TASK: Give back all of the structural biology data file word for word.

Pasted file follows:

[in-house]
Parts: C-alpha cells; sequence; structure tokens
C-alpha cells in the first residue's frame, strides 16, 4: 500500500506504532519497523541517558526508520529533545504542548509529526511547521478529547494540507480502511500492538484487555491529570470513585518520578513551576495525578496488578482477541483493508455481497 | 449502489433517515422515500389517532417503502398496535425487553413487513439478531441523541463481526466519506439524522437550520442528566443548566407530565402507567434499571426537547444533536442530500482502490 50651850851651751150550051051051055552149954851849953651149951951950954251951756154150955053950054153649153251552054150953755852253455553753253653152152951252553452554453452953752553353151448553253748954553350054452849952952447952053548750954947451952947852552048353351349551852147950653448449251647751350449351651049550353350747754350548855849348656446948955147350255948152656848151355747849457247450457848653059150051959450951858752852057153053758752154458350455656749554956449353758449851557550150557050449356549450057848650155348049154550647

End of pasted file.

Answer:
[in-house]
Parts: C-alpha cells; sequence; structure tokens
C-alpha cells in the first residue's frame, strides 16, 4: 500500500506504532519497523541517558526508520529533545504542548509529526511547521478529547494540507480502511500492538484487555491529570470513585518520578513551576495525578496488578482477541483493508455481497 | 449502489433517515422515500389517532417503502398496535425487553413487513439478531441523541463481526466519506439524522437550520442528566443548566407530565402507567434499571426537547444533536442530500482502490 50651850851651751150550051051051055552149954851849953651149951951950954251951756154150955053950054153649153251552054150953755852253455553753253653152152951252553452554453452953752553353151448553253748954553350054452849952952447952053548750954947451952947852552048353351349551852147950653448449251647751350449351651049550353350747754350548855849348656446948955147350255948152656848151355747849457247450457848653059150051959450951858752852057153053758752154458350455656749554956449353758449851557550150557050449356549450057848650155348049154550647